# Closed sets

#### poorna

Hey, I was just trying out some questions from Rudin, when I had this doubt as to whether my answer is right, can you please tell me ifI am right?

Let E' be the set of all limit points of a set E. Prove that E' is closed.

Let x be a limit point of E'. So every nbd of x contains infinitely many points of E'. But in every nbd of every point of E' are infinitely many points of E, since every point of E' is a limit point of E.
Thereby every nbd of x contains infinitely many points of E. So x is a limit point of E (ie) x is in E'.
Hence E' is closed. Am i right?

#### Drexel28

MHF Hall of Honor
Hey, I was just trying out some questions from Rudin, when I had this doubt as to whether my answer is right, can you please tell me ifI am right?

Let E' be the set of all limit points of a set E. Prove that E' is closed.

Let x be a limit point of E'. So every nbd of x contains infinitely many points of E'. But in every nbd of every point of E' are infinitely many points of E, since every point of E' is a limit point of E.
Thereby every nbd of x contains infinitely many points of E. So x is a limit point of E (ie) x is in E'.
Hence E' is closed. Am i right?
This is true in any $$\displaystyle T_1$$ space, but since it's Rudin it must be that you are speaking of a metric space.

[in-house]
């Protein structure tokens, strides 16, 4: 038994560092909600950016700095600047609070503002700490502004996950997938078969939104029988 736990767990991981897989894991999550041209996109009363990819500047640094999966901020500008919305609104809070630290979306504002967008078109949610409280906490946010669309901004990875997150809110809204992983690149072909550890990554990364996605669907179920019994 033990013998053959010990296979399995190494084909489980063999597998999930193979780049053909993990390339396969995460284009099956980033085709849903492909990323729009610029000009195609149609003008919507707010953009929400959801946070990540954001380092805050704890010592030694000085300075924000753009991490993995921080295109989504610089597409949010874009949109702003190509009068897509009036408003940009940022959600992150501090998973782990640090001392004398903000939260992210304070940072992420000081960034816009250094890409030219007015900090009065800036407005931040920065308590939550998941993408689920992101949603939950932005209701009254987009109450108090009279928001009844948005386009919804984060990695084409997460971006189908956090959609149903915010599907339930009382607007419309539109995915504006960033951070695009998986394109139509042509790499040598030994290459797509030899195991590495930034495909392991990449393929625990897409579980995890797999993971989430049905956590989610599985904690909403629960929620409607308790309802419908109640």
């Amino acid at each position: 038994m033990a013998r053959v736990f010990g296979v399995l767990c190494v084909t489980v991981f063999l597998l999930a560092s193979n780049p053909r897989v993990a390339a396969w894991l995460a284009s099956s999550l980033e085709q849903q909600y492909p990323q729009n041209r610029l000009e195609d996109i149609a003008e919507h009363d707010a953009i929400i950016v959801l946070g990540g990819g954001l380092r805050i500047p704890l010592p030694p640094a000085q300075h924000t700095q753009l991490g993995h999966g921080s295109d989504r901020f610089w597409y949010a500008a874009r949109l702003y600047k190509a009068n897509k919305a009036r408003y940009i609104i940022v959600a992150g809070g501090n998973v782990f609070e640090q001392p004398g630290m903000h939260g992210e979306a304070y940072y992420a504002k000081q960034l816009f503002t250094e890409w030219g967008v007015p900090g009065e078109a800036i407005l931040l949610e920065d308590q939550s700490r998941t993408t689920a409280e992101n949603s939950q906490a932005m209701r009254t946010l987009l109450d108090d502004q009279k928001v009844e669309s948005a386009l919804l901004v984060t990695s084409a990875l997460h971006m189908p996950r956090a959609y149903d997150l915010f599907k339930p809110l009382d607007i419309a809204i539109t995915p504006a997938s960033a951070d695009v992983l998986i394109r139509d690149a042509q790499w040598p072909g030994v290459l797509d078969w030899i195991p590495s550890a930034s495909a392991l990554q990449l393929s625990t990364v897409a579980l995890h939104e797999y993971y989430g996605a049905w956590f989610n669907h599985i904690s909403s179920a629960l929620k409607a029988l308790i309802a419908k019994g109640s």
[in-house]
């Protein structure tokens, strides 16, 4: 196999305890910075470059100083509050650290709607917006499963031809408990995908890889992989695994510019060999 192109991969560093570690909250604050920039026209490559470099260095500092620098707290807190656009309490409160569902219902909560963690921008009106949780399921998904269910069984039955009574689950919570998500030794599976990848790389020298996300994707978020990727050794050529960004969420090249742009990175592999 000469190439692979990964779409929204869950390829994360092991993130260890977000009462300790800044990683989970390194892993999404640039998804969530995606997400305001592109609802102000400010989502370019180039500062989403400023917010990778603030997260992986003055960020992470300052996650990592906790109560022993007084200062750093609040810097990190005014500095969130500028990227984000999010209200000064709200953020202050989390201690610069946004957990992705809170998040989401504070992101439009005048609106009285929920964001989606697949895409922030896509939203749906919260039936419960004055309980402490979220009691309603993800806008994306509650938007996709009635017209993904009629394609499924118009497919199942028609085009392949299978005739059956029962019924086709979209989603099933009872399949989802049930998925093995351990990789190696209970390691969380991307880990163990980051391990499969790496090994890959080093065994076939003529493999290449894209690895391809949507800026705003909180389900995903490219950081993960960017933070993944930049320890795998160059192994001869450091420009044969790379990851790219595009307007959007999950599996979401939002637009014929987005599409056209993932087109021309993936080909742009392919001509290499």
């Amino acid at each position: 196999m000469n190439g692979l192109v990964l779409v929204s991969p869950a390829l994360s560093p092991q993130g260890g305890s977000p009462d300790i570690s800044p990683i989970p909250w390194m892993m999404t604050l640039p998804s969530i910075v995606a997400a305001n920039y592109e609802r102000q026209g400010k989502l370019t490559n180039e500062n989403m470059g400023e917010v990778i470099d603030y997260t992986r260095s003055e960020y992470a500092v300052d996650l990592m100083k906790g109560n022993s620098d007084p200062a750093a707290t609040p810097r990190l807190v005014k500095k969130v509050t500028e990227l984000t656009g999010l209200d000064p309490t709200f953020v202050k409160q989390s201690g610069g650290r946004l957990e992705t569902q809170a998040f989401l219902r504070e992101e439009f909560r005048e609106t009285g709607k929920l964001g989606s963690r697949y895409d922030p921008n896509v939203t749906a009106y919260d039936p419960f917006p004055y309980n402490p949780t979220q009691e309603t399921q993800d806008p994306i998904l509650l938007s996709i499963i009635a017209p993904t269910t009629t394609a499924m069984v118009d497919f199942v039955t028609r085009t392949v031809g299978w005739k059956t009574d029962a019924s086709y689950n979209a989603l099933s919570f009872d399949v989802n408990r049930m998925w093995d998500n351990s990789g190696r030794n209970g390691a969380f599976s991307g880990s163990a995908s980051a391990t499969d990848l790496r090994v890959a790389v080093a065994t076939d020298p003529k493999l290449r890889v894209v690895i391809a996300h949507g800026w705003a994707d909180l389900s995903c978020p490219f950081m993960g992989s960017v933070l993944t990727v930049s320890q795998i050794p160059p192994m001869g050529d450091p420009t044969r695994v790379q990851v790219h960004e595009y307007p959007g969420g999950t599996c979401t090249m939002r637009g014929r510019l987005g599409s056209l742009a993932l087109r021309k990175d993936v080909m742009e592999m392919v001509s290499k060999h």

What you said is pretty much it, but I think you need to say it slightly better. Every neighborhood $$\displaystyle U$$ contains a point $$\displaystyle y$$ of $$\displaystyle E'$$ different from itself but since $$\displaystyle U$$ is also a neighborhood of $$\displaystyle y$$ it follows (since this is a metric space) that $$\displaystyle U$$ contains infinitely many points of $$\displaystyle E$$, in particular it must contain a point of $$\displaystyle E$$ distinct from $$\displaystyle x$$ and thus $$\displaystyle x$$ is a limit point of $$\displaystyle E$$ so $$\displaystyle x\in E'$$

#### nimon

I think it is best just to show that the complement of $$\displaystyle E^{\prime}$$ is open. So let the surrounding topological space (or metric space) be denoted by $$\displaystyle X$$ and assume that $$\displaystyle E^{\prime}\subset X$$ is a proper subset. Then let $$\displaystyle x\in X\backslash E^{\prime}$$, so that $$\displaystyle x$$ is not a limit point of $$\displaystyle E$$. Then by definition there must be a neighbourhood $$\displaystyle U$$ of $$\displaystyle x$$ such that $$\displaystyle U\cap E^{\prime}= \emptyset$$, i.e. $$\displaystyle x\in U \subseteq X\backslash E^{\prime}$$. Since this holds for any such $$\displaystyle x\in X\backslash E^{\prime}$$, this means that $$\displaystyle X\backslash E^{\prime}$$ is open, so that $$\displaystyle E^{\prime}$$ is closed.

Last edited:

#### Drexel28

MHF Hall of Honor
Then by definition there must be a neighbourhood $$\displaystyle U$$ of $$\displaystyle x$$ such that $$\displaystyle U\cap E^{\prime}= \emptyset$$, i.e. $$\displaystyle x\in U \subseteq X\backslash E^{\prime}$$.
That isn't true at all. It is true that there is a neighborhood such that $$\displaystyle U\cap E\subseteq\{x\}$$

• nimon